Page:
Genes alone don't determine how the cerebral cortex grows into separate functional areas. Input from the thalamus is also crucially required, a new study suggests.
A new study describes the vascular architecture within the cerebral cortex, exploring what the structure means for neuroimaging and the onset of dementia.
Future research into the underlying causes of neurological disorders such as autism, epilepsy and schizophrenia, should greatly benefit from a first-of-its-kind atlas of gene-enhancers in the cerebrum (telencephalon). This new atlas identifies and locates thousands of gene-regulating elements in a region of the brain that is of critical importance for cognition, motor functions and emotion.
A new finding turns one of the basics of neurobiology on its head, demonstrating that it is possible to turn one type of already differentiated neuron into another within the brain.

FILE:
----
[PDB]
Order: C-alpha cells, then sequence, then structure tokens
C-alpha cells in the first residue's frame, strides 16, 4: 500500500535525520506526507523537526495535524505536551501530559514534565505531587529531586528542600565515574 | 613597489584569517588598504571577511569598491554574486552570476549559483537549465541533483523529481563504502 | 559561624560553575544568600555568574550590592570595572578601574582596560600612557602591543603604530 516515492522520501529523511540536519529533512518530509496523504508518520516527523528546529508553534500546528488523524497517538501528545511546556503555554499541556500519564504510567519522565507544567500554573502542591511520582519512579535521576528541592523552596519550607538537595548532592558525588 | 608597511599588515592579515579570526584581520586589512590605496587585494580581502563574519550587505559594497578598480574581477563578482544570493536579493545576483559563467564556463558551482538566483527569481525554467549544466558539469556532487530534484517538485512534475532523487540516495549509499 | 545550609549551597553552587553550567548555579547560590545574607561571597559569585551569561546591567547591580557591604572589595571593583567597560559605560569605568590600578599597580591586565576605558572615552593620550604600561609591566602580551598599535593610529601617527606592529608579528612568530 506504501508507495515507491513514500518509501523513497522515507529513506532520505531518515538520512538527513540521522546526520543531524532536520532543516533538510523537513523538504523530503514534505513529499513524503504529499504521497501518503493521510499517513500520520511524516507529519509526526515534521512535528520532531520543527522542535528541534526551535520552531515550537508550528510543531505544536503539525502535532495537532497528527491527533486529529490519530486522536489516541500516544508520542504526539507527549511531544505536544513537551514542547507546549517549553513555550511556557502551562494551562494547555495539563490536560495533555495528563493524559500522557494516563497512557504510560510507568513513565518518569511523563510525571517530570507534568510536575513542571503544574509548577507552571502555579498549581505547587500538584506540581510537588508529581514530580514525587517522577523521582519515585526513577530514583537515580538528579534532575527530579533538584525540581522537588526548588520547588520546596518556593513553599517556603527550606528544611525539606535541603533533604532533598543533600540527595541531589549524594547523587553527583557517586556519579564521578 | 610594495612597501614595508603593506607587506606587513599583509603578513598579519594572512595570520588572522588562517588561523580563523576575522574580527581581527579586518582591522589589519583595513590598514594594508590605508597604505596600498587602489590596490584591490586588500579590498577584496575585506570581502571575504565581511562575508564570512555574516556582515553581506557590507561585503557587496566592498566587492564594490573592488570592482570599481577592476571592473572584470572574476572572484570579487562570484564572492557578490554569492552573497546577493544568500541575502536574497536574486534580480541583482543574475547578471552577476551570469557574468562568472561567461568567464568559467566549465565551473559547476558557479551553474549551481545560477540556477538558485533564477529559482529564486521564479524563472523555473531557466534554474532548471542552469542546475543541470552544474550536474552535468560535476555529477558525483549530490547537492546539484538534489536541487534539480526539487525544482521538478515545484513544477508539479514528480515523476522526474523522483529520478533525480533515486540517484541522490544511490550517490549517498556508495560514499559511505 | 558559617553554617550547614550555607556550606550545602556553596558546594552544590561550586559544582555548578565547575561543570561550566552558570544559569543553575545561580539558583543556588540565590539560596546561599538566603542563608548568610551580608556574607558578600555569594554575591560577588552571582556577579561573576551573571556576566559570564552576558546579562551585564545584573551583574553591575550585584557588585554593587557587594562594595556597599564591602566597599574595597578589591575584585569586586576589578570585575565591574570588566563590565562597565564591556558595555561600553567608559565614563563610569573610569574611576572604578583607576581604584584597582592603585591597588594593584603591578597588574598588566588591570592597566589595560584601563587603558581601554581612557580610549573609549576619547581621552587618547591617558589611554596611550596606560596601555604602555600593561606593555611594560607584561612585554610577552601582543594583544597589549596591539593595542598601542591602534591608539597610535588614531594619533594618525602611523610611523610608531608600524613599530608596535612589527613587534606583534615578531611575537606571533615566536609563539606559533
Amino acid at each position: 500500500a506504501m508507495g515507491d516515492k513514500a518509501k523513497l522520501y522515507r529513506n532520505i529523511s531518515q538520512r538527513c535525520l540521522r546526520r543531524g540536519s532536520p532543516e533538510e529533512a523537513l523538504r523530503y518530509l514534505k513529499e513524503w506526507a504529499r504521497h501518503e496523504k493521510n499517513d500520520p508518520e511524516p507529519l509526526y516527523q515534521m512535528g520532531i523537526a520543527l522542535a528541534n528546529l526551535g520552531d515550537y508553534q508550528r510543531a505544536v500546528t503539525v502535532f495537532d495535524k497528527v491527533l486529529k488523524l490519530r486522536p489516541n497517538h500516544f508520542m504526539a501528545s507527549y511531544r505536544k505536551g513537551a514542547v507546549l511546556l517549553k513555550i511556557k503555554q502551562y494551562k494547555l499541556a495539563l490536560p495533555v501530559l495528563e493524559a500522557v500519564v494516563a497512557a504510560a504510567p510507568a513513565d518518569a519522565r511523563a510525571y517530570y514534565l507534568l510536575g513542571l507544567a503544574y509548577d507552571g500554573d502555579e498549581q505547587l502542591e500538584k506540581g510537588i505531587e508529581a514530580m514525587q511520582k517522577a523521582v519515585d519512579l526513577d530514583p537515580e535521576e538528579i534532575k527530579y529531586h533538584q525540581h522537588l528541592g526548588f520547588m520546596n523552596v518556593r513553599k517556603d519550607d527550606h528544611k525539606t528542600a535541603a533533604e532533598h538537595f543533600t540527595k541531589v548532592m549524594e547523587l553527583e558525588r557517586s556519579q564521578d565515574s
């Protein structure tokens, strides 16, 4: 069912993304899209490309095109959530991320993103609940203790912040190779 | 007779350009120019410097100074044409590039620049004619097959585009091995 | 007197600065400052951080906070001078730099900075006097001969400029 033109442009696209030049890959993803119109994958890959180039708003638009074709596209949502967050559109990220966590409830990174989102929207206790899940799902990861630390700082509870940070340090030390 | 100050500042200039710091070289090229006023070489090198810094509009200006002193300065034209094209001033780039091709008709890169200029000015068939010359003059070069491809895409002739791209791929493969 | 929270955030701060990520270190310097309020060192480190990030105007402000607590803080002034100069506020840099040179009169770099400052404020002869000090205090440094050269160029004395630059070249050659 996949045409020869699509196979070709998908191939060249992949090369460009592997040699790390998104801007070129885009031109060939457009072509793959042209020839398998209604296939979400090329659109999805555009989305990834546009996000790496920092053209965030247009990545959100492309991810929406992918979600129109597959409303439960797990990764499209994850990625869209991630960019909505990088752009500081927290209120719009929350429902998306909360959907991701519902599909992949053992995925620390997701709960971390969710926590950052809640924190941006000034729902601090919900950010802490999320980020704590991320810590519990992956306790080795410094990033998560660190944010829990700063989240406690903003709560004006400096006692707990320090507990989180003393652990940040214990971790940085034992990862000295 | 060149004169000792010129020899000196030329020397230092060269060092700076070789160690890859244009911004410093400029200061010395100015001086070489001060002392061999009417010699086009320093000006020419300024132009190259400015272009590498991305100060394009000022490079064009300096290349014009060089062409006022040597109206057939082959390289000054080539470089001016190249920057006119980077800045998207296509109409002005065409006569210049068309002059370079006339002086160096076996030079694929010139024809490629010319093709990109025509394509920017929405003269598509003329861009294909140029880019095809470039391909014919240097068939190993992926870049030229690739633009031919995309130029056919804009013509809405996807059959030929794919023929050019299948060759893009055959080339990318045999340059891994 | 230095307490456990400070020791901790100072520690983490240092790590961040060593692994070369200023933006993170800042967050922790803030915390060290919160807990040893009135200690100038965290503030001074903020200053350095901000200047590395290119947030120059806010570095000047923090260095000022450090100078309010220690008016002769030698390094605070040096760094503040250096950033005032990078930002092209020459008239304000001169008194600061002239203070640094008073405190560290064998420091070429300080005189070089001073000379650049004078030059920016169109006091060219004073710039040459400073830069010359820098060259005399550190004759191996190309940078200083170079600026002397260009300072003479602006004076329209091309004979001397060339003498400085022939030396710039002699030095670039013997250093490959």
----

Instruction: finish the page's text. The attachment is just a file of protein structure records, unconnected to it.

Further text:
Researchers report that low blood and oxygen flow to the developing brain does not, as previously thought, cause an irreversible loss of brain cells, but rather disrupts the cells’ ability to fully mature.
Researchers solved an important piece of one of neuroscience's outstanding puzzles: how progenitor cells in the developing mammalian brain reproduce themselves while also giving birth to neurons that will populate the emerging cerebral cortex, the seat of cognition and executive function in the mature brain.
Scientists at the Allen Institute for Brain Science reported that human brains share a consistent genetic blueprint and possess enormous biochemical complexity. The findings stem from the first deep and large-scale analysis of the vast data set publicly available in the Allen Human Brain Atlas.
A neuron’s fate was thought to be determined by the timing of its birth date. Neuroscientists recently showed that there is a distinct stem cell progenitor that gives rise to upper layer neurons, regardless of birth date or place.